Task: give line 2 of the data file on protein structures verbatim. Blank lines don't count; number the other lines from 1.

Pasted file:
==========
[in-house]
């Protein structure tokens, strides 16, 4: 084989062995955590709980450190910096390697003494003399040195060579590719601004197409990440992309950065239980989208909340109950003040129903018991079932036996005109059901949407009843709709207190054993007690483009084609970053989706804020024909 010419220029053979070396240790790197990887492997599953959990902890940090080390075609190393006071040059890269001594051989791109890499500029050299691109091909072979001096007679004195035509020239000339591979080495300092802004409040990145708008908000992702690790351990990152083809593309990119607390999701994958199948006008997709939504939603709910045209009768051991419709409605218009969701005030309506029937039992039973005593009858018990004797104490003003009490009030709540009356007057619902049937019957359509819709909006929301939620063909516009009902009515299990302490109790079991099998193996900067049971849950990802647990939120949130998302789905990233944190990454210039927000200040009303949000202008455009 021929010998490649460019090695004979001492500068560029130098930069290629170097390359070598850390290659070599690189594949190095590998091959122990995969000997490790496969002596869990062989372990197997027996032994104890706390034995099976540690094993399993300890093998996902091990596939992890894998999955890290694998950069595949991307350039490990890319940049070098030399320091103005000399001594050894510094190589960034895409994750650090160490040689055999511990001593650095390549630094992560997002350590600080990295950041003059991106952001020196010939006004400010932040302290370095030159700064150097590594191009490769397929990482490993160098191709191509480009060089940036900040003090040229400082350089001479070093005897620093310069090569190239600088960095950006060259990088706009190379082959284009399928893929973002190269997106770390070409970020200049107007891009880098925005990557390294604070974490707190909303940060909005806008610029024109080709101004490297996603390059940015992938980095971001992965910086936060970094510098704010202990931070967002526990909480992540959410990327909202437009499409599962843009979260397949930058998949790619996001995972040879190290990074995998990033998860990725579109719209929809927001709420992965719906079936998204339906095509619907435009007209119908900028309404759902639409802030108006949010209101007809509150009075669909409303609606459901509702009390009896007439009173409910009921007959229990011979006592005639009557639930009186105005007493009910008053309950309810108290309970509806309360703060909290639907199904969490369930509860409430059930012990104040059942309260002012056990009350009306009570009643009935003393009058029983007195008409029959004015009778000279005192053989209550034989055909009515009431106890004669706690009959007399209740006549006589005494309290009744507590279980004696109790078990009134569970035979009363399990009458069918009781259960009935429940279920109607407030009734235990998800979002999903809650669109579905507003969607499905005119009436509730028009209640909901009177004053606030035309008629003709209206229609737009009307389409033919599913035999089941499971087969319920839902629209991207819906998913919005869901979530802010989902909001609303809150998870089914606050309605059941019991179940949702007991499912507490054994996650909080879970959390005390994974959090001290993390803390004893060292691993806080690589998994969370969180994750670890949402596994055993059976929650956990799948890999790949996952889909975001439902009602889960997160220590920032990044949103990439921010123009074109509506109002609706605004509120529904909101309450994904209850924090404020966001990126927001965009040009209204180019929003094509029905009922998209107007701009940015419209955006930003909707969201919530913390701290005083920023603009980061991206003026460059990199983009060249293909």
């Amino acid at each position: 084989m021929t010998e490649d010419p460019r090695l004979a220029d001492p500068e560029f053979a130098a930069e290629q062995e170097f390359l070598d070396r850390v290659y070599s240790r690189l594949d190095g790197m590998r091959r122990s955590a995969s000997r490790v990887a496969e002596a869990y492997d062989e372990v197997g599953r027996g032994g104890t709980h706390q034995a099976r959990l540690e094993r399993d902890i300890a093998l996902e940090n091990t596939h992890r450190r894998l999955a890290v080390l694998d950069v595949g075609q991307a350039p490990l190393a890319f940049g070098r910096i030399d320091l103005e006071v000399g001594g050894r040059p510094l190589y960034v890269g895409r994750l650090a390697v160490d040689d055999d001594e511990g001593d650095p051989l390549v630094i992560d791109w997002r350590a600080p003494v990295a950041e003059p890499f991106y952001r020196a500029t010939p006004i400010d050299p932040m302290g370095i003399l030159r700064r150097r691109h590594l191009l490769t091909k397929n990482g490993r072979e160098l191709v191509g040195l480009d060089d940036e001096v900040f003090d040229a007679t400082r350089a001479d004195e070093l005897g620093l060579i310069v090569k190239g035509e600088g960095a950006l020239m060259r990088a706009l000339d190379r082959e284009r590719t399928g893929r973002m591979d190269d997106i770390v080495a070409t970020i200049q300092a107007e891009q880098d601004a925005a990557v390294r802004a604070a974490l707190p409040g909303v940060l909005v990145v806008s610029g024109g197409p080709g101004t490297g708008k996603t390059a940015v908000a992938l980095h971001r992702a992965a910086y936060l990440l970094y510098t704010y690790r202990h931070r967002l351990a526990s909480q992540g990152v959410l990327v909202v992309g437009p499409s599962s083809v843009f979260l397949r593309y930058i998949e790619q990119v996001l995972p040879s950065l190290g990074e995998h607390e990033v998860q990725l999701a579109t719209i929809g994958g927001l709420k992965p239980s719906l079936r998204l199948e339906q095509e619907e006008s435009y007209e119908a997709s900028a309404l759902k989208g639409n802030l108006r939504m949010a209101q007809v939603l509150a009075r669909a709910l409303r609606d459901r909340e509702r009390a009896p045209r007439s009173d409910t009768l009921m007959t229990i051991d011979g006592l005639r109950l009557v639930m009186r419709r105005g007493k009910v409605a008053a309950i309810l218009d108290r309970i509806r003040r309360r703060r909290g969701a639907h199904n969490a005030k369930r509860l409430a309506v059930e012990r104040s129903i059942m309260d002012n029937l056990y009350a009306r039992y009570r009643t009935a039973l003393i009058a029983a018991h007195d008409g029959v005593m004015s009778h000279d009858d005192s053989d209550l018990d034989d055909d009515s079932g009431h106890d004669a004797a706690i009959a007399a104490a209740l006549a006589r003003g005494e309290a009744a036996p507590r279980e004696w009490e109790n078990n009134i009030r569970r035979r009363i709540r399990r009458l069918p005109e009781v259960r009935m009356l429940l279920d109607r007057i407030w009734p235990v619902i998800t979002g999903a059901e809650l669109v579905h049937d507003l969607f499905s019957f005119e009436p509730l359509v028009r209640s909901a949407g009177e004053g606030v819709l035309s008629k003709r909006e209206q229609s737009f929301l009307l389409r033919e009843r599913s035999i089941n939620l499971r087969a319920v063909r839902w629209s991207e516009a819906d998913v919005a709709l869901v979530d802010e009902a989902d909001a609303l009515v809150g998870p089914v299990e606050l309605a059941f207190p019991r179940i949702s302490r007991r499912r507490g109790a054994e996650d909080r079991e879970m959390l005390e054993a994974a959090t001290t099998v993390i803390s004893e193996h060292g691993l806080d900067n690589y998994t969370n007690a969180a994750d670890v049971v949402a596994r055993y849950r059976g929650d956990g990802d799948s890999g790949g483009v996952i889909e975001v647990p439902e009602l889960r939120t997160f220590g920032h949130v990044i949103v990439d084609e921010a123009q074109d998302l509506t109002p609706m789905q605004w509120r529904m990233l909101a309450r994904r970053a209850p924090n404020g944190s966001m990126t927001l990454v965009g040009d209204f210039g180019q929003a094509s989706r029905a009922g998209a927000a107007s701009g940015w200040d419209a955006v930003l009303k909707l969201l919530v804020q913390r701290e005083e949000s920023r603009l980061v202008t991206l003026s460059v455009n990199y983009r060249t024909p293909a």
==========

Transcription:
């Protein structure tokens, strides 16, 4: 084989062995955590709980450190910096390697003494003399040195060579590719601004197409990440992309950065239980989208909340109950003040129903018991079932036996005109059901949407009843709709207190054993007690483009084609970053989706804020024909 010419220029053979070396240790790197990887492997599953959990902890940090080390075609190393006071040059890269001594051989791109890499500029050299691109091909072979001096007679004195035509020239000339591979080495300092802004409040990145708008908000992702690790351990990152083809593309990119607390999701994958199948006008997709939504939603709910045209009768051991419709409605218009969701005030309506029937039992039973005593009858018990004797104490003003009490009030709540009356007057619902049937019957359509819709909006929301939620063909516009009902009515299990302490109790079991099998193996900067049971849950990802647990939120949130998302789905990233944190990454210039927000200040009303949000202008455009 021929010998490649460019090695004979001492500068560029130098930069290629170097390359070598850390290659070599690189594949190095590998091959122990995969000997490790496969002596869990062989372990197997027996032994104890706390034995099976540690094993399993300890093998996902091990596939992890894998999955890290694998950069595949991307350039490990890319940049070098030399320091103005000399001594050894510094190589960034895409994750650090160490040689055999511990001593650095390549630094992560997002350590600080990295950041003059991106952001020196010939006004400010932040302290370095030159700064150097590594191009490769397929990482490993160098191709191509480009060089940036900040003090040229400082350089001479070093005897620093310069090569190239600088960095950006060259990088706009190379082959284009399928893929973002190269997106770390070409970020200049107007891009880098925005990557390294604070974490707190909303940060909005806008610029024109080709101004490297996603390059940015992938980095971001992965910086936060970094510098704010202990931070967002526990909480992540959410990327909202437009499409599962843009979260397949930058998949790619996001995972040879190290990074995998990033998860990725579109719209929809927001709420992965719906079936998204339906095509619907435009007209119908900028309404759902639409802030108006949010209101007809509150009075669909409303609606459901509702009390009896007439009173409910009921007959229990011979006592005639009557639930009186105005007493009910008053309950309810108290309970509806309360703060909290639907199904969490369930509860409430059930012990104040059942309260002012056990009350009306009570009643009935003393009058029983007195008409029959004015009778000279005192053989209550034989055909009515009431106890004669706690009959007399209740006549006589005494309290009744507590279980004696109790078990009134569970035979009363399990009458069918009781259960009935429940279920109607407030009734235990998800979002999903809650669109579905507003969607499905005119009436509730028009209640909901009177004053606030035309008629003709209206229609737009009307389409033919599913035999089941499971087969319920839902629209991207819906998913919005869901979530802010989902909001609303809150998870089914606050309605059941019991179940949702007991499912507490054994996650909080879970959390005390994974959090001290993390803390004893060292691993806080690589998994969370969180994750670890949402596994055993059976929650956990799948890999790949996952889909975001439902009602889960997160220590920032990044949103990439921010123009074109509506109002609706605004509120529904909101309450994904209850924090404020966001990126927001965009040009209204180019929003094509029905009922998209107007701009940015419209955006930003909707969201919530913390701290005083920023603009980061991206003026460059990199983009060249293909």